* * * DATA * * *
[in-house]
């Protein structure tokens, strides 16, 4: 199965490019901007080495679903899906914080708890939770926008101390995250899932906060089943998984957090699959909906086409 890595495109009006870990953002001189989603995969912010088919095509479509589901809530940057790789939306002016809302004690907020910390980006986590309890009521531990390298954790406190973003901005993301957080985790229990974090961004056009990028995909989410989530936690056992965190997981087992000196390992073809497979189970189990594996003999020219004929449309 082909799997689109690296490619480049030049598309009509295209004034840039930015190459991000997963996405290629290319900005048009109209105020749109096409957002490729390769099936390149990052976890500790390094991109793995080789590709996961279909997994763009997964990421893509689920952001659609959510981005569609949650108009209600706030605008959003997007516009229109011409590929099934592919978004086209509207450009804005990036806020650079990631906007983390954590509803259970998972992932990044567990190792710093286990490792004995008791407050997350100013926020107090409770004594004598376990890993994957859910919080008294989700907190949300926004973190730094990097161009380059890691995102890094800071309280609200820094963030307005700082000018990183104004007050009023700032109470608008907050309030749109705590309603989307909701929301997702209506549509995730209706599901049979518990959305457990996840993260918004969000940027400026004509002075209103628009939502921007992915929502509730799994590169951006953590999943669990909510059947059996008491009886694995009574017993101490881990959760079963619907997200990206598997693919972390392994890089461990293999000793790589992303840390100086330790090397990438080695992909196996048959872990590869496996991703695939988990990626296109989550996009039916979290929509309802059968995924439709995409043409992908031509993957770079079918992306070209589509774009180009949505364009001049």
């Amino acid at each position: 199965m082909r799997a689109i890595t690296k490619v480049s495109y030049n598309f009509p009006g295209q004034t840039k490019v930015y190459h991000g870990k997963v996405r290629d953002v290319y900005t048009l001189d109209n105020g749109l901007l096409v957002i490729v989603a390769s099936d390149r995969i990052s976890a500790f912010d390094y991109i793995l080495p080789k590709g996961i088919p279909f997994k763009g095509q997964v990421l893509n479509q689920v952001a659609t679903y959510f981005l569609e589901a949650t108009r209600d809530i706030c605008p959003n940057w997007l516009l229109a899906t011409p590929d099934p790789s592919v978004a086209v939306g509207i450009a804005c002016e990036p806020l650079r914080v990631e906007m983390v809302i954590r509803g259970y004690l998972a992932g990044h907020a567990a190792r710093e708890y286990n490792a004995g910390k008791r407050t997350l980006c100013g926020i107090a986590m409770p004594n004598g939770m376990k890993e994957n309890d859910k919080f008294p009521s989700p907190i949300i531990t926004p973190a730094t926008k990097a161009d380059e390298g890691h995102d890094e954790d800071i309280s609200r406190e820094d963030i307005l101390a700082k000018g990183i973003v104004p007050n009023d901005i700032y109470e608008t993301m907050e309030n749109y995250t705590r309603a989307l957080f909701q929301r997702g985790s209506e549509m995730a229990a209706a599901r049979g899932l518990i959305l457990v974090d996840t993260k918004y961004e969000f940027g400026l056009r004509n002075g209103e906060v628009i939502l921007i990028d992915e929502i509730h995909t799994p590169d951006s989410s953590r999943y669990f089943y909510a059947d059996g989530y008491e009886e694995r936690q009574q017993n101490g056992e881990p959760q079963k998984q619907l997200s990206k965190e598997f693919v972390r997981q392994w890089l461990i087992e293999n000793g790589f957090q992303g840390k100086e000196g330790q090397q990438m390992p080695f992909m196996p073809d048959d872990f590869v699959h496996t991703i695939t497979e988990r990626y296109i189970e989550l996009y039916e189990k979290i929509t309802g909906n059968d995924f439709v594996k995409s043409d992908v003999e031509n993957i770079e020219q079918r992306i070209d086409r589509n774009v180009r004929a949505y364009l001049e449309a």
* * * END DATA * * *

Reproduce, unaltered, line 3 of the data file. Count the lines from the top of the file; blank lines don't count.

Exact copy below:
């Amino acid at each position: 199965m082909r799997a689109i890595t690296k490619v480049s495109y030049n598309f009509p009006g295209q004034t840039k490019v930015y190459h991000g870990k997963v996405r290629d953002v290319y900005t048009l001189d109209n105020g749109l901007l096409v957002i490729v989603a390769s099936d390149r995969i990052s976890a500790f912010d390094y991109i793995l080495p080789k590709g996961i088919p279909f997994k763009g095509q997964v990421l893509n479509q689920v952001a659609t679903y959510f981005l569609e589901a949650t108009r209600d809530i706030c605008p959003n940057w997007l516009l229109a899906t011409p590929d099934p790789s592919v978004a086209v939306g509207i450009a804005c002016e990036p806020l650079r914080v990631e906007m983390v809302i954590r509803g259970y004690l998972a992932g990044h907020a567990a190792r710093e708890y286990n490792a004995g910390k008791r407050t997350l980006c100013g926020i107090a986590m409770p004594n004598g939770m376990k890993e994957n309890d859910k919080f008294p009521s989700p907190i949300i531990t926004p973190a730094t926008k990097a161009d380059e390298g890691h995102d890094e954790d800071i309280s609200r406190e820094d963030i307005l101390a700082k000018g990183i973003v104004p007050n009023d901005i700032y109470e608008t993301m907050e309030n749109y995250t705590r309603a989307l957080f909701q929301r997702g985790s209506e549509m995730a229990a209706a599901r049979g899932l518990i959305l457990v974090d996840t993260k918004y961004e969000f940027g400026l056009r004509n002075g209103e906060v628009i939502l921007i990028d992915e929502i509730h995909t799994p590169d951006s989410s953590r999943y669990f089943y909510a059947d059996g989530y008491e009886e694995r936690q009574q017993n101490g056992e881990p959760q079963k998984q619907l997200s990206k965190e598997f693919v972390r997981q392994w890089l461990i087992e293999n000793g790589f957090q992303g840390k100086e000196g330790q090397q990438m390992p080695f992909m196996p073809d048959d872990f590869v699959h496996t991703i695939t497979e988990r990626y296109i189970e989550l996009y039916e189990k979290i929509t309802g909906n059968d995924f439709v594996k995409s043409d992908v003999e031509n993957i770079e020219q079918r992306i070209d086409r589509n774009v180009r004929a949505y364009l001049e449309a």